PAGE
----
“The final agreement for a fish byway also ignores previously completed studies including ones by the Army Corps of Engineers in 2003 and by NMFS in 2014 which found that dam removal was the best option for fish passage. Of further concern is that there is no mechanism by which to enforce the on-going maintenance, operation, or monitoring of the proposed fish byway, nor is there modification or updating of the fish screens and water diversion points on the north side of the river, only the one which would require being rebuilt anyway for the fish byway channel,” said Zettler-Mann.
Zettler-Mann continued, “The closed-door nature of this agreement is also deeply concerning as it relates to the Water Transfer Program (WTP) and Water Purchase Agreement (WPA), which are part of the Yuba River Accord, and set to expire on December 31, 2025. This part of the Yuba River Accord guarantees that the Department of Water Resources (DWR) will purchase water from Yuba Water Agency for delivery through the Delta pumps to the Central Valley Project and State Water Project. The expiration of this deal means that Yuba Water Agency needs to renegotiate flow requirements in the lower Yuba River.”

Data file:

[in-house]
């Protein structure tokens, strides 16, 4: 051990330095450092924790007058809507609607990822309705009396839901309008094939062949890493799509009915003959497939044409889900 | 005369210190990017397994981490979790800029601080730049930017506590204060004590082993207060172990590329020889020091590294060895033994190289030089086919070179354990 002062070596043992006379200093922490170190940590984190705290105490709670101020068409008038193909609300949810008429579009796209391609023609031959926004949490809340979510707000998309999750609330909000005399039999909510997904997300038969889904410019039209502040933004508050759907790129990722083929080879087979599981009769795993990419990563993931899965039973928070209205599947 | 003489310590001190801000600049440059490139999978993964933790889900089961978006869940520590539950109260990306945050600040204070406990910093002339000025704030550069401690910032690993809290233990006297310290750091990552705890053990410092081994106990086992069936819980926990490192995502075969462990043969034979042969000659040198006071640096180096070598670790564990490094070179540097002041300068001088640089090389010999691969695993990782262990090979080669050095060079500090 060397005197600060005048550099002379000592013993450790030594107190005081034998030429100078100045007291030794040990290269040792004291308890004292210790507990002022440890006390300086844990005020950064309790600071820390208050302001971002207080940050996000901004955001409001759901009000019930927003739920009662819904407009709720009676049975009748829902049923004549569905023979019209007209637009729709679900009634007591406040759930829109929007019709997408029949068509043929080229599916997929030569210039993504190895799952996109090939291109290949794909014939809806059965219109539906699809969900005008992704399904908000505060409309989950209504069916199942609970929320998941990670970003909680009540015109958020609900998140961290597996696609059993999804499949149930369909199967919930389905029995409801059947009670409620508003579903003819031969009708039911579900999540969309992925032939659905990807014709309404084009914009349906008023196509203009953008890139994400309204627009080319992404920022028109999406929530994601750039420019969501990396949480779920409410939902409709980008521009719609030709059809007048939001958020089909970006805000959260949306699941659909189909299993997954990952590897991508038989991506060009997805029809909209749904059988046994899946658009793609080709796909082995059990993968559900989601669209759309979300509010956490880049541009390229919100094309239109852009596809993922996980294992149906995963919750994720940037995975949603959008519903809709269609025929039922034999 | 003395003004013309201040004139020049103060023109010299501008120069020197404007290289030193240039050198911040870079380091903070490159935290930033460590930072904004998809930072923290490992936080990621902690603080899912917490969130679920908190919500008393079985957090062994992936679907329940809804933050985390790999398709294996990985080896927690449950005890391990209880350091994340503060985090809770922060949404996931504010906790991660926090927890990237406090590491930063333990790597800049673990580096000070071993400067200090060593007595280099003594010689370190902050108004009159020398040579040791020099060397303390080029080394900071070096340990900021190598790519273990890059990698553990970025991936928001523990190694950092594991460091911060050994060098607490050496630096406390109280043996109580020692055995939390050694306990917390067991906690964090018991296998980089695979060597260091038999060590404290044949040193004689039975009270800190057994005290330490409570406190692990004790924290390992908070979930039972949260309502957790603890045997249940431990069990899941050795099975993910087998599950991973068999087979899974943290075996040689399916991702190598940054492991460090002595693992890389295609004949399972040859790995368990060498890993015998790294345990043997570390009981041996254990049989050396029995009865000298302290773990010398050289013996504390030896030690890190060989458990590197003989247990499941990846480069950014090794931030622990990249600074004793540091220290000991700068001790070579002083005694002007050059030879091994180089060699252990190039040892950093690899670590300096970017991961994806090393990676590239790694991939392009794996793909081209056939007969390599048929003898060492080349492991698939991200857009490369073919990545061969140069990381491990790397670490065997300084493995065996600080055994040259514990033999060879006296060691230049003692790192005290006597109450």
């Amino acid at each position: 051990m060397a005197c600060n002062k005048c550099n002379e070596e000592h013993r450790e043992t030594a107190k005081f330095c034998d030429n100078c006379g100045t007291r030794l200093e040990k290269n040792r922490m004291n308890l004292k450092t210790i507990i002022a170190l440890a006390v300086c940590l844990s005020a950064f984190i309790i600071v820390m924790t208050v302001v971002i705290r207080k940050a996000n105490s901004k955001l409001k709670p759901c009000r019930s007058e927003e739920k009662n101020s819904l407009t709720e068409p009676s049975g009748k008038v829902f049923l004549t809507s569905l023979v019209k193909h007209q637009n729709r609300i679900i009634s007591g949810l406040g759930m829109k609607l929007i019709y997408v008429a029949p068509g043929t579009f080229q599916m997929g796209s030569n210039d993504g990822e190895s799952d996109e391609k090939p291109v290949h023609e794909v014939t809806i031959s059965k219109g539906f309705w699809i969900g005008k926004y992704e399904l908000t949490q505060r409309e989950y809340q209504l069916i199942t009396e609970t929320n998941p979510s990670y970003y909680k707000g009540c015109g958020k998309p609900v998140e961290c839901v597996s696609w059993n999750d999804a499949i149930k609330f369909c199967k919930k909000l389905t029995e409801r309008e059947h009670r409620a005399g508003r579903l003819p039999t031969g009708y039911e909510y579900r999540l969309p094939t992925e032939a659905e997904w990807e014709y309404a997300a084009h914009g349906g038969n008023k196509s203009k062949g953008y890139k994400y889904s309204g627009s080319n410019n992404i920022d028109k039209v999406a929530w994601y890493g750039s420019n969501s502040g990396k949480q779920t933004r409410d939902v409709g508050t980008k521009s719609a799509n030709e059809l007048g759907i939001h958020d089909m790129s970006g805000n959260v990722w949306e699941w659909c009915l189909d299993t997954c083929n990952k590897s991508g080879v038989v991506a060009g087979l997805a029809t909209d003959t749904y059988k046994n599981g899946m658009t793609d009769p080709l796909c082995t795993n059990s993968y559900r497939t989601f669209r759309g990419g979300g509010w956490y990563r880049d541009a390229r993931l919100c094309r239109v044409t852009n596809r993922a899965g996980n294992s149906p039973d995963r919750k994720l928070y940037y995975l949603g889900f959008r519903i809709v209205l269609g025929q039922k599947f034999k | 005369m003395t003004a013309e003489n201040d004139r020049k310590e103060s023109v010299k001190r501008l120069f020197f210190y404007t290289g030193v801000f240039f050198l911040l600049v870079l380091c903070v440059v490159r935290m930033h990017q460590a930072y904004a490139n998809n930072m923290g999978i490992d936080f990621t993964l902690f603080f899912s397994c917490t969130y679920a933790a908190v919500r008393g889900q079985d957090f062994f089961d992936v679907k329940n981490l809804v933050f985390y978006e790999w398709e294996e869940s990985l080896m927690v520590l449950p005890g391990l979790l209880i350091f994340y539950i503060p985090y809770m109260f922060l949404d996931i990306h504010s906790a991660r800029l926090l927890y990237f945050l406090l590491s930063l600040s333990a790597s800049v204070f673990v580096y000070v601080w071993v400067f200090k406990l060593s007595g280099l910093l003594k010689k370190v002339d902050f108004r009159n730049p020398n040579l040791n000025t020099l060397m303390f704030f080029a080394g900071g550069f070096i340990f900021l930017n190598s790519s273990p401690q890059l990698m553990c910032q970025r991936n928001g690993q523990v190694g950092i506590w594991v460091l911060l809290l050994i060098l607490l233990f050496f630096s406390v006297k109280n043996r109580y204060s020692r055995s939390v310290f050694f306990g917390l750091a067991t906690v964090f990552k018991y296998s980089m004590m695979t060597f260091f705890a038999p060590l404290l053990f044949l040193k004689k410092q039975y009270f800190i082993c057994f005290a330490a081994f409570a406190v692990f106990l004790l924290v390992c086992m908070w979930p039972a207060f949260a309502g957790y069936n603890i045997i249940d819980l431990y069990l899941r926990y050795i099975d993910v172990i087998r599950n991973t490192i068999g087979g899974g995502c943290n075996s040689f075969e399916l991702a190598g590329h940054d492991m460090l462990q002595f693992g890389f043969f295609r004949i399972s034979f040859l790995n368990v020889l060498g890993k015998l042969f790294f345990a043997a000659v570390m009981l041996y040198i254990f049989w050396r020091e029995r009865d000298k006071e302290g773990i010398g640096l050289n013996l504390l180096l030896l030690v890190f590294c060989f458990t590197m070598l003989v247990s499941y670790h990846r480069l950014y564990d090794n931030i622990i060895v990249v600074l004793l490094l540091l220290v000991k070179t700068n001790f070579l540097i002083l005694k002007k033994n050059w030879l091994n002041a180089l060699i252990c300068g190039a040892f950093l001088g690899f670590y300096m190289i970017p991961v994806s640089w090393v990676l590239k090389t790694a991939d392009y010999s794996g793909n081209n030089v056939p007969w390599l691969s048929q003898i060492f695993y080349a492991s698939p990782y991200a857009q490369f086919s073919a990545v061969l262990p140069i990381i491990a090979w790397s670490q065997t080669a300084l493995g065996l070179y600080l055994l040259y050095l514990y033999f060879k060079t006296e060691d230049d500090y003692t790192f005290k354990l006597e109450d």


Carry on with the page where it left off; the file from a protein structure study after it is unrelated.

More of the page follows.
“The term sheet released by CDFW states that no changes will be made to the Yuba Accord instream flow requirements from 2008. This is despite the fact that the environmental impact of those flows on the Yuba and the Bay-Delta have not been analyzed since the original Environmental Impact Report from 2007. YRCL is also unclear about how these negotiations relate to water quality certifications pertinent to dam relicensing which is not clarified in the term sheet other than to say that the Accord Flows were ‘described’ as part of the on-going Yuba River Development Project relicensing,” he explained.
The agreement also includes a reintroduction effort for spring-run Chinook salmon above New Bullards Bar Dam.